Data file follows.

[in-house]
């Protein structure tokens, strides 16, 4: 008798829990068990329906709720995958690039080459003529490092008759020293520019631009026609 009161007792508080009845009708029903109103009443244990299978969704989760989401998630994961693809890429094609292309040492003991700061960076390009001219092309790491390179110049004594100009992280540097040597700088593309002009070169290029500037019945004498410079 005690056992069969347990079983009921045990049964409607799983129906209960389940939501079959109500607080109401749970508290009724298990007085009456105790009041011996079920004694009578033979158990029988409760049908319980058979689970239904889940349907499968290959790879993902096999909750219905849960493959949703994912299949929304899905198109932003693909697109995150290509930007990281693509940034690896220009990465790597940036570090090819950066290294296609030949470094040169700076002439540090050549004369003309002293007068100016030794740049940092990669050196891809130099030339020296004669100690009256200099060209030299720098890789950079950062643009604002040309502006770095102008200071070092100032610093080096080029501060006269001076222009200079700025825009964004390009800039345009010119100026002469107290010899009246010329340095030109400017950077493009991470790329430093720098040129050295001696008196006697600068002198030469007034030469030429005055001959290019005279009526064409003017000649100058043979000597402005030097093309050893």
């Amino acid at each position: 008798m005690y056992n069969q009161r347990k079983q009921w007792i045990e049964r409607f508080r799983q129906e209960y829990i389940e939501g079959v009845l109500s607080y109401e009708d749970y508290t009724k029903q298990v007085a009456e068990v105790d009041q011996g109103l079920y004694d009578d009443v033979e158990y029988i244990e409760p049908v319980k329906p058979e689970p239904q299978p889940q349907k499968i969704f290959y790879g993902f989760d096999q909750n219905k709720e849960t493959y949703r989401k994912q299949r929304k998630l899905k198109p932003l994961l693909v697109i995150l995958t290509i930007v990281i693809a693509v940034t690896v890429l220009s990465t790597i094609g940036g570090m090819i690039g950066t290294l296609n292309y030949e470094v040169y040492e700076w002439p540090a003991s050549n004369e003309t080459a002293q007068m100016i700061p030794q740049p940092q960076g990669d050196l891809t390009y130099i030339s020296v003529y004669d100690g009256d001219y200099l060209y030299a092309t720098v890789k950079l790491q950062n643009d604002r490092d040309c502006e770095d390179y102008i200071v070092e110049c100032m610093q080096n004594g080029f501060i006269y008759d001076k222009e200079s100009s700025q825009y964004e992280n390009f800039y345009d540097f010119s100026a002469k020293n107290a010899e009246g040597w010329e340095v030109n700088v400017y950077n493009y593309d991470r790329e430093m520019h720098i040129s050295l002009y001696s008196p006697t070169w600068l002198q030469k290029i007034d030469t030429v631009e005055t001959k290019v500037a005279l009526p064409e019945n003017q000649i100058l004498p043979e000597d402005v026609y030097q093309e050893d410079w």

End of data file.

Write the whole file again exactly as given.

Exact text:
[in-house]
């Protein structure tokens, strides 16, 4: 008798829990068990329906709720995958690039080459003529490092008759020293520019631009026609 009161007792508080009845009708029903109103009443244990299978969704989760989401998630994961693809890429094609292309040492003991700061960076390009001219092309790491390179110049004594100009992280540097040597700088593309002009070169290029500037019945004498410079 005690056992069969347990079983009921045990049964409607799983129906209960389940939501079959109500607080109401749970508290009724298990007085009456105790009041011996079920004694009578033979158990029988409760049908319980058979689970239904889940349907499968290959790879993902096999909750219905849960493959949703994912299949929304899905198109932003693909697109995150290509930007990281693509940034690896220009990465790597940036570090090819950066290294296609030949470094040169700076002439540090050549004369003309002293007068100016030794740049940092990669050196891809130099030339020296004669100690009256200099060209030299720098890789950079950062643009604002040309502006770095102008200071070092100032610093080096080029501060006269001076222009200079700025825009964004390009800039345009010119100026002469107290010899009246010329340095030109400017950077493009991470790329430093720098040129050295001696008196006697600068002198030469007034030469030429005055001959290019005279009526064409003017000649100058043979000597402005030097093309050893």
């Amino acid at each position: 008798m005690y056992n069969q009161r347990k079983q009921w007792i045990e049964r409607f508080r799983q129906e209960y829990i389940e939501g079959v009845l109500s607080y109401e009708d749970y508290t009724k029903q298990v007085a009456e068990v105790d009041q011996g109103l079920y004694d009578d009443v033979e158990y029988i244990e409760p049908v319980k329906p058979e689970p239904q299978p889940q349907k499968i969704f290959y790879g993902f989760d096999q909750n219905k709720e849960t493959y949703r989401k994912q299949r929304k998630l899905k198109p932003l994961l693909v697109i995150l995958t290509i930007v990281i693809a693509v940034t690896v890429l220009s990465t790597i094609g940036g570090m090819i690039g950066t290294l296609n292309y030949e470094v040169y040492e700076w002439p540090a003991s050549n004369e003309t080459a002293q007068m100016i700061p030794q740049p940092q960076g990669d050196l891809t390009y130099i030339s020296v003529y004669d100690g009256d001219y200099l060209y030299a092309t720098v890789k950079l790491q950062n643009d604002r490092d040309c502006e770095d390179y102008i200071v070092e110049c100032m610093q080096n004594g080029f501060i006269y008759d001076k222009e200079s100009s700025q825009y964004e992280n390009f800039y345009d540097f010119s100026a002469k020293n107290a010899e009246g040597w010329e340095v030109n700088v400017y950077n493009y593309d991470r790329e430093m520019h720098i040129s050295l002009y001696s008196p006697t070169w600068l002198q030469k290029i007034d030469t030429v631009e005055t001959k290019v500037a005279l009526p064409e019945n003017q000649i100058l004498p043979e000597d402005v026609y030097q093309e050893d410079w």